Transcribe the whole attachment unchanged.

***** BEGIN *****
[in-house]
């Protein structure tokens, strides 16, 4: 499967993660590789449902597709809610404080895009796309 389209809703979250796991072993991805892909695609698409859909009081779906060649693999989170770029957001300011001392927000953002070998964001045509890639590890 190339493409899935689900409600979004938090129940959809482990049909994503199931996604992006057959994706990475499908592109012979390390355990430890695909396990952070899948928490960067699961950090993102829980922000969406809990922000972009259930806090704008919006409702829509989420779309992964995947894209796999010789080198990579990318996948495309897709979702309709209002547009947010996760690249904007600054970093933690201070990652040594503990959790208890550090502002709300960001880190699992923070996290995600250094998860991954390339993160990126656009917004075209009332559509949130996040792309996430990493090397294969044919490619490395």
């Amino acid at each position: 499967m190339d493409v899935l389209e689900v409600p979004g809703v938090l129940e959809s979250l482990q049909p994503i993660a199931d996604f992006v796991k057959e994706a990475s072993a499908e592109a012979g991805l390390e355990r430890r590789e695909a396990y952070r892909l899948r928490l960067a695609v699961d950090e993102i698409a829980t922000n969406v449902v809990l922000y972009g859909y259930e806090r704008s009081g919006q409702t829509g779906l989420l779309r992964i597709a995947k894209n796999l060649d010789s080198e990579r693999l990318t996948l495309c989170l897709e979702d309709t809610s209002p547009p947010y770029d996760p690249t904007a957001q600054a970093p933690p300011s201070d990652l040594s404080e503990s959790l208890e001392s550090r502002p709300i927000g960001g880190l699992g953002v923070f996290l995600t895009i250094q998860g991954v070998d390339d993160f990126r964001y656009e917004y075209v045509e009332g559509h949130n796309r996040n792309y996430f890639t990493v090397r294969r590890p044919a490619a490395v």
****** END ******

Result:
[in-house]
């Protein structure tokens, strides 16, 4: 499967993660590789449902597709809610404080895009796309 389209809703979250796991072993991805892909695609698409859909009081779906060649693999989170770029957001300011001392927000953002070998964001045509890639590890 190339493409899935689900409600979004938090129940959809482990049909994503199931996604992006057959994706990475499908592109012979390390355990430890695909396990952070899948928490960067699961950090993102829980922000969406809990922000972009259930806090704008919006409702829509989420779309992964995947894209796999010789080198990579990318996948495309897709979702309709209002547009947010996760690249904007600054970093933690201070990652040594503990959790208890550090502002709300960001880190699992923070996290995600250094998860991954390339993160990126656009917004075209009332559509949130996040792309996430990493090397294969044919490619490395």
């Amino acid at each position: 499967m190339d493409v899935l389209e689900v409600p979004g809703v938090l129940e959809s979250l482990q049909p994503i993660a199931d996604f992006v796991k057959e994706a990475s072993a499908e592109a012979g991805l390390e355990r430890r590789e695909a396990y952070r892909l899948r928490l960067a695609v699961d950090e993102i698409a829980t922000n969406v449902v809990l922000y972009g859909y259930e806090r704008s009081g919006q409702t829509g779906l989420l779309r992964i597709a995947k894209n796999l060649d010789s080198e990579r693999l990318t996948l495309c989170l897709e979702d309709t809610s209002p547009p947010y770029d996760p690249t904007a957001q600054a970093p933690p300011s201070d990652l040594s404080e503990s959790l208890e001392s550090r502002p709300i927000g960001g880190l699992g953002v923070f996290l995600t895009i250094q998860g991954v070998d390339d993160f990126r964001y656009e917004y075209v045509e009332g559509h949130n796309r996040n792309y996430f890639t990493v090397r294969r590890p044919a490619a490395v």